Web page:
Carpet Cham Photos!

Jimturner

Established Member
Here are a few pics of my new carpet chams! The first three are the female, the last two are the male. The female is gravid... any husbandry or incubation tips would be much appreciated! Cheers!
 
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Jimturner

Established Member
I KNOW! It's nuts how tiny they are... I'm used to my mellers, the behemoths that they are. These little things blow my mind. lol I think I'm hooked. Probably gonna get more. Cheers!
 

Miss Lily

Chameleon Enthusiast
Stunning chameleons! I would really love a female myself one day! Have you seen her go black with her colours yet? Carpets are just so beautiful!
 

Stanly

New Member
These are really beautiful, the only shame is their short life span. Good luck with them, hope the breeding goes well.
 

tara401

New Member
They are beautiful!!!! The best of luck with breeding and please let me know if you would ship to Ontario!!!
 

Dooley1

Avid Member
Hi Jim,

They look great. :)

They are easy to nest. Just use a 5 gallon bucket with sand/soil mixture. I say mixture of the two because I've had 2 females that died when their nest collapsed on them while digging in the past 7 years. This was an all sand base and heavier. I've found the trick (if there is one) to getting them to nest is having the substrate be pretty moist. Just place a 60 watt spot bulb over the top of it, and leave them in for the entire day. If they don't use it, take them out for a day to recover, and then try again the next. You can usually tell they are ready to lay because the eggs are palpable pretty easily. I don't notice much restless behavior with this species prior to laying, and they generally lay for me between 2 weeks and 1 month after breeding.

This species has a reputation for dropping eggs, and in my earlier years of breeding them, I thought this was normal. In the past 2 years, I've only had maybe one girl do this. It is not any more normal than with any other species. You just need to be persistent. If she does drop them though, don't worry, they can hatch just fine as long as they aren't broken/dehydrated beyond recovery.

Good luck! You'll love lats. They are a great species.

Kevin
 

Dooley1

Avid Member
Forgot to add incubation...30 grams vermiculite, 20 grams of water. 70F for 7-15 months. The average is 8-10 though. Using a LLL or think geek "incubator" works wonders as long as it is not placed in a room with wild temp. swings.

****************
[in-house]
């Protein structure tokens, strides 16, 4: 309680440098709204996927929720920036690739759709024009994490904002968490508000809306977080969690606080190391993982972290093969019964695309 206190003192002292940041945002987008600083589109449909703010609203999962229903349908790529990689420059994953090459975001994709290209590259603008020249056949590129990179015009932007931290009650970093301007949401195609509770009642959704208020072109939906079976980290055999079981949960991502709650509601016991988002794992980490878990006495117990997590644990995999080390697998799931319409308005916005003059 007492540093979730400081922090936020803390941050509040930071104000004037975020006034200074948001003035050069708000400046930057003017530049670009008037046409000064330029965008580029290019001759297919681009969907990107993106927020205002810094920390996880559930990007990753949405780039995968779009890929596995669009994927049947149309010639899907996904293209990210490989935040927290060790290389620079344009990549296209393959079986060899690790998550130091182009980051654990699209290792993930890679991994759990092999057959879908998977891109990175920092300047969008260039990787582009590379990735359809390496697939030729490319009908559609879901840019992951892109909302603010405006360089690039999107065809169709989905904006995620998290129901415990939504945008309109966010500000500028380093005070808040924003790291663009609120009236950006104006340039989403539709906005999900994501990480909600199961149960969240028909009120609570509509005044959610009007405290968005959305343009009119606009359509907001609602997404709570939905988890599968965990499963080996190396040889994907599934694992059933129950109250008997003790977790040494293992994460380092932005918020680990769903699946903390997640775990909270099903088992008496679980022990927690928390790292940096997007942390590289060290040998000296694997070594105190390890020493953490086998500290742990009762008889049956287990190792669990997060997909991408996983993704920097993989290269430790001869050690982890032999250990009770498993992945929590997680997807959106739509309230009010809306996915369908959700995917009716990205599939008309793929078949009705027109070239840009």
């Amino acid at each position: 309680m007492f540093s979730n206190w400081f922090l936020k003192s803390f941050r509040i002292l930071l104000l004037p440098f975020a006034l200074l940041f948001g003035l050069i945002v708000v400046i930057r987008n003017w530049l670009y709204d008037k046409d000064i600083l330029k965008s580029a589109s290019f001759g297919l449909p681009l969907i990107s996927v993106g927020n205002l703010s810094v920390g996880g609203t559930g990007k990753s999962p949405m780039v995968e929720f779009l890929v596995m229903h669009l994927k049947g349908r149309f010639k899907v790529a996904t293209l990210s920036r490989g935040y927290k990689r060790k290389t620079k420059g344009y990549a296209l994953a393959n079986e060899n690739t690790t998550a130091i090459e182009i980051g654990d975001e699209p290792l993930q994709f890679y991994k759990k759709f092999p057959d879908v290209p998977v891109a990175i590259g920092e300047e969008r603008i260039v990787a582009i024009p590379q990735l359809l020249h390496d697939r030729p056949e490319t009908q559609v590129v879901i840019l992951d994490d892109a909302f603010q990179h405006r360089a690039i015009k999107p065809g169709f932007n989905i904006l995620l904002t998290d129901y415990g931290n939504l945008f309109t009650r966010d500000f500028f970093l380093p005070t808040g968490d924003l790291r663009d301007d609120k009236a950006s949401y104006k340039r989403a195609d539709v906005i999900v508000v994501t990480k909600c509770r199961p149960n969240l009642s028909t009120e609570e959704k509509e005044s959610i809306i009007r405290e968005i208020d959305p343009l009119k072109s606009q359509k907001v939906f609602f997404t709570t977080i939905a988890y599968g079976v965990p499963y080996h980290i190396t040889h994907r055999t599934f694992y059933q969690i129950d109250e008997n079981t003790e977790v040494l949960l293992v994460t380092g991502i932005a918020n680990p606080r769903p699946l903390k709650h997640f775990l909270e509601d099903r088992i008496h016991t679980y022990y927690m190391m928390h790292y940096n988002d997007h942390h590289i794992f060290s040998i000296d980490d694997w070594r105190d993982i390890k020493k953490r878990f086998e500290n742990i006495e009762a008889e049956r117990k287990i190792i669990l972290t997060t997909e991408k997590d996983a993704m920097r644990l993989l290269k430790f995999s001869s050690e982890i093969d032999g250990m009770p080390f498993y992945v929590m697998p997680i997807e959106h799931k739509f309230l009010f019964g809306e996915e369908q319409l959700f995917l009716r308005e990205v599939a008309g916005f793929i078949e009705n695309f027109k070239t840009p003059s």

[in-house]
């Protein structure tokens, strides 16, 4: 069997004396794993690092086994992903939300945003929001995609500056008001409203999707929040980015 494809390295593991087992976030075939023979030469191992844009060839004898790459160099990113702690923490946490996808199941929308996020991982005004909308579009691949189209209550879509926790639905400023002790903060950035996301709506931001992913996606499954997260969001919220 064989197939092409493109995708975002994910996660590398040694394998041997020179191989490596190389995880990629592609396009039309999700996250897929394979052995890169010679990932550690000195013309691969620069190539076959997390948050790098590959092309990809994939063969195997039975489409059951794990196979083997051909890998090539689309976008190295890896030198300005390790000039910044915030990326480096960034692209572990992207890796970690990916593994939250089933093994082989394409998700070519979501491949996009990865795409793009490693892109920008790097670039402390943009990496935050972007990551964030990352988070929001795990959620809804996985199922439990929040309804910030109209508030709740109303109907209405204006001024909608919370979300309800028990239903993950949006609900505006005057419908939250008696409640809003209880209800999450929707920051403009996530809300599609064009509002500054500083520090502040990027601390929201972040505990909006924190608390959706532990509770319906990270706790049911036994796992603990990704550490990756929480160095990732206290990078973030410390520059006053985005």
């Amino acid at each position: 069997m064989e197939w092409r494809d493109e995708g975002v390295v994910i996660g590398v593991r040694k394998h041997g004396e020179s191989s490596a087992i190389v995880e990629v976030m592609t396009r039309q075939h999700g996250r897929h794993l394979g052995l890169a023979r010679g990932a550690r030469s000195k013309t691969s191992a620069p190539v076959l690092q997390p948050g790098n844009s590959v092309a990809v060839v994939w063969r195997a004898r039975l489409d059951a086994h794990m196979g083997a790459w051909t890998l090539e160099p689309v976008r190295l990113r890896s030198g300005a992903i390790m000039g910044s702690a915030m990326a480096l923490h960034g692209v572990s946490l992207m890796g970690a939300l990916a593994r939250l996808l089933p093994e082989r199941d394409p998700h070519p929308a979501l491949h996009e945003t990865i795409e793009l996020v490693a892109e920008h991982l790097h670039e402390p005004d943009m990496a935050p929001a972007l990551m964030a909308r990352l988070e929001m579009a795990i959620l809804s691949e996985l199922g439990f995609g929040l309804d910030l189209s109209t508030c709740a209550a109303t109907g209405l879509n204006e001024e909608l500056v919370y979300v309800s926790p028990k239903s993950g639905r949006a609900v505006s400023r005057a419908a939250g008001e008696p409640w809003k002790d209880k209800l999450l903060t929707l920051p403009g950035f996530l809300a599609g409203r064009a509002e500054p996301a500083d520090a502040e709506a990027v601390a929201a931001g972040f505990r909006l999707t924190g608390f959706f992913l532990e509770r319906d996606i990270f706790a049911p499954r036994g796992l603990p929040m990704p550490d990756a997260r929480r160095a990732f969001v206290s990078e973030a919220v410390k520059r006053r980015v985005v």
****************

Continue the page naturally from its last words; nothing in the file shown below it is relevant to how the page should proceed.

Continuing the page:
Kevin
 

Jimturner

Established Member
Thanks for the info! I have read that the eggs benefit from a diapause of a few degrees during the second month of incubation... any thoughts or experience with this? Cheers!
 

Dooley1

Avid Member
Ive used both methods Jim, and can tell you that diapause is unreliable and often creates weak babies and hatching rates as low as 10%. This is not every time, but many times. Your best bet is constant 68-70F. It's reliable and works. Don't ask me why the older literature makes it seem like diapause is necessary. That advice wasted a lot of time and eggs for me when I first started working with them.

Kevin
 

Jimturner

Established Member
Thanks again for the great info! It's good to hear it from an experienced keeper/breeder. Cheers, Jim.
 

Dooley1

Avid Member
How are they doing Jim? I have clutches laid monthly, and today, this girl laid a nice clutch of 15. This was her 4th time being placed in the nesting bucket. As I said, persistence pays off.

Kevin



 

Jimturner

Established Member
Great photos! I have placed a temporary small bin inside her enclosure.... no sign of use yet and she is still chubby & a little bumpy. I leave to work out of town in the morning and intend to try the larger more isolated bucket if she hasn't laid by the time I return sunday. The temporary bin is 6"x9" with maybe 4 inches of sand... deep enough? I cant wait to try out your recipe! lol Cheers!
 

Dooley1

Avid Member
Hey Jim,

By this point a response is probably not as important. It's Sunday already! I'm sorry for the late reply. 4" would probably suffice, but she'll dig deeper if you let her. I haven't measure the depth of the sand in my laying buckets, but it's probably 8-10" and they dig straight to the bottom in many cases, or just short of it. Keep me posted :)

Kevin
 
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